Proper estate planning uses both simple wills and living trusts to help ensure your assets are handled according to your wishes after your death. Consider the key differences between them in order to design the best estate plan.
What benefits do wills provide?
The presence of a will makes the probate process of dividing up your assets after your death go relatively smoothly. Leaving a will allows you to make the following arrangements for your estate:
• Establish guardians for any minor dependents
• Name caretakers for your pets
• Decide your funeral arrangements
What limitations does a will have?
A will only takes effect after you die. If something happens do you before you pass away and your ability to make decisions for yourself is removed, a will cannot help you. Wills also provide you with limited ability to distribute your assets, and the probate process can take a long time to resolve.
What is a living trust?
When you create a trust, you make a legal arrangement that places a trustee in charge of your assets. If you are the initial trustee, you may name a successor trustee to handle your assets after your death. Unlike a will, a trust also goes into effect if you become incapacitated and still alive. Estate administration proceeds more smoothly because a living trust does not go through the probate court.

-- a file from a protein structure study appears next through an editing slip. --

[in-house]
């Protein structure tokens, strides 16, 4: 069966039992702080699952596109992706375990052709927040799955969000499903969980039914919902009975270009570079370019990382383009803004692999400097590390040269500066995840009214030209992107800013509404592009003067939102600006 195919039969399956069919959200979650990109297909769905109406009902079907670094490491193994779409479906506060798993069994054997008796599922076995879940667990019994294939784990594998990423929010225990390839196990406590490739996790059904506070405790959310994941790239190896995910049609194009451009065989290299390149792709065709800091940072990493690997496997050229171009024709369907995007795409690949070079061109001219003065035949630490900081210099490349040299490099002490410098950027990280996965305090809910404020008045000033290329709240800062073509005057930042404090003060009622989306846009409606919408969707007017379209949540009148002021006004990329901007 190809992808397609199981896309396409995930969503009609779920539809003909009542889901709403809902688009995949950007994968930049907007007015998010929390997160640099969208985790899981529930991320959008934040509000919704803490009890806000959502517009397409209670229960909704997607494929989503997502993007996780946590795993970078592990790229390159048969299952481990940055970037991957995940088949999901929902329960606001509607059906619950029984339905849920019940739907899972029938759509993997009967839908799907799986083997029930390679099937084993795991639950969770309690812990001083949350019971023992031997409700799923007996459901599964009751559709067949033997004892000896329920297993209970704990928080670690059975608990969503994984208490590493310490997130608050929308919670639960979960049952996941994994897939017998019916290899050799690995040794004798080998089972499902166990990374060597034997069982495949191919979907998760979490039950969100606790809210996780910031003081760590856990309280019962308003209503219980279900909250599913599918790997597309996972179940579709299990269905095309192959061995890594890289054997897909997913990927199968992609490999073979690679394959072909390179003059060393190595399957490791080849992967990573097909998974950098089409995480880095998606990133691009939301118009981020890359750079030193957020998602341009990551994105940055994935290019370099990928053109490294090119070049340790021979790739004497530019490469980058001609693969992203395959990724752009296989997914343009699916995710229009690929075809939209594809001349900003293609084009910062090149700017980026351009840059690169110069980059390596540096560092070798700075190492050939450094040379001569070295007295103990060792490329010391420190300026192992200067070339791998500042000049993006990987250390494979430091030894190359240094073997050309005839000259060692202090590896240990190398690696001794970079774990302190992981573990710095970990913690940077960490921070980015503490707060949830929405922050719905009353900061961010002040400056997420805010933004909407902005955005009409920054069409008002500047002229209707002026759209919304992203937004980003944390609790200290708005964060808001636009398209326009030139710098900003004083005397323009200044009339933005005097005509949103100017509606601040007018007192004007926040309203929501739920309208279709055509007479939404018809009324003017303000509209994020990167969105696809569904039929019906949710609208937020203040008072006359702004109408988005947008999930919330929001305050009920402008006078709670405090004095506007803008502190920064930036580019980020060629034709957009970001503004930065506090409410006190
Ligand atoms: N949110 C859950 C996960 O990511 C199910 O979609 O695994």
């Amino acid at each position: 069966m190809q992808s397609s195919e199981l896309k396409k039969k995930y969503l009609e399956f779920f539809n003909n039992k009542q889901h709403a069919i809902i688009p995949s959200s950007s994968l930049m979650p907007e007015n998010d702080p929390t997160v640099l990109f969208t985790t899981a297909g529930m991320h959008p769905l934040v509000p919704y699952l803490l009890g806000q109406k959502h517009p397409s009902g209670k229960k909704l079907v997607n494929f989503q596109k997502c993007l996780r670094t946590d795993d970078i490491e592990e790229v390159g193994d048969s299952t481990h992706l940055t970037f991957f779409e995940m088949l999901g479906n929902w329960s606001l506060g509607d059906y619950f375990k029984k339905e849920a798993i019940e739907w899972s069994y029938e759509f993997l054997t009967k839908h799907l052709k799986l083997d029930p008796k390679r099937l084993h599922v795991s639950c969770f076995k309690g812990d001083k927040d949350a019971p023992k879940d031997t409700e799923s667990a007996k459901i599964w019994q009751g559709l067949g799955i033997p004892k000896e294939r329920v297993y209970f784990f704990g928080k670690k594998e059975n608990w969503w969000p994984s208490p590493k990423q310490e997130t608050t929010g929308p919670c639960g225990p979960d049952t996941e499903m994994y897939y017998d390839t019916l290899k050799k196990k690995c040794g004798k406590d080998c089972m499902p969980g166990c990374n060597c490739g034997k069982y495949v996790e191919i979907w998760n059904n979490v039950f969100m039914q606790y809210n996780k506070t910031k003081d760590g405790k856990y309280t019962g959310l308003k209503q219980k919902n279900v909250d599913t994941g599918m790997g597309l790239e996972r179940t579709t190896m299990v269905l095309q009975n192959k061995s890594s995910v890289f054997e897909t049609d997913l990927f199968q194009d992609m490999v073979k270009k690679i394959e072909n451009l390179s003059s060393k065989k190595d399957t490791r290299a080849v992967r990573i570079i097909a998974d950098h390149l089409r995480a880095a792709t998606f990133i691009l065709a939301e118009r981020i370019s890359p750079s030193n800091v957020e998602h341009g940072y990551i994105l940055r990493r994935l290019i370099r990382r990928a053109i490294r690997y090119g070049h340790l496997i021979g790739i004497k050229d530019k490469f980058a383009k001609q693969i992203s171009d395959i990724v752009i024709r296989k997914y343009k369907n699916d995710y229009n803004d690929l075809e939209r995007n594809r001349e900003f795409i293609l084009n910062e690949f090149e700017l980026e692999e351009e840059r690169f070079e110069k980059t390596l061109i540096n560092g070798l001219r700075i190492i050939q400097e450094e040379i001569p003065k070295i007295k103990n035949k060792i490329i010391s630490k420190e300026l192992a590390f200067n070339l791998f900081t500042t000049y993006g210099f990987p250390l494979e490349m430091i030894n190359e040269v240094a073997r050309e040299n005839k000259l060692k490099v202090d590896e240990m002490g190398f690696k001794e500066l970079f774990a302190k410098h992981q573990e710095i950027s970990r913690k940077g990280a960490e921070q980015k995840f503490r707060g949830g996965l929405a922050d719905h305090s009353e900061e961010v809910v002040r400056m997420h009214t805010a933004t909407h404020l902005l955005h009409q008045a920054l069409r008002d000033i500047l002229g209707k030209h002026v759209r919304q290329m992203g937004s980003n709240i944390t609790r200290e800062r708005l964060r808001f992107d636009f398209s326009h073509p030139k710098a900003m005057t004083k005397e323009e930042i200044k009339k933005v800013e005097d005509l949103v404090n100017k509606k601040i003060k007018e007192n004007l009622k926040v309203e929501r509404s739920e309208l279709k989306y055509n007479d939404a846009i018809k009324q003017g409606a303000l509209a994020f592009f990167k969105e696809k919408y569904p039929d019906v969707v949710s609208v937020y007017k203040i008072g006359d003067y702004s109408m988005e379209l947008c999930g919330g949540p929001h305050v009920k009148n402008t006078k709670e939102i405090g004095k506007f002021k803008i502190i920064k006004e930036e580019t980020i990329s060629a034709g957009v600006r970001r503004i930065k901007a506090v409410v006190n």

What should you consider when choosing a will or living trust?
You may choose a living trust if your assets are complex and you want to distribution to stay out of the courts. A will might be better if your assets are simple. Some people choose to have a will and a living trust. To make sure your choices are respected, it may be time to start working on your estate plan today.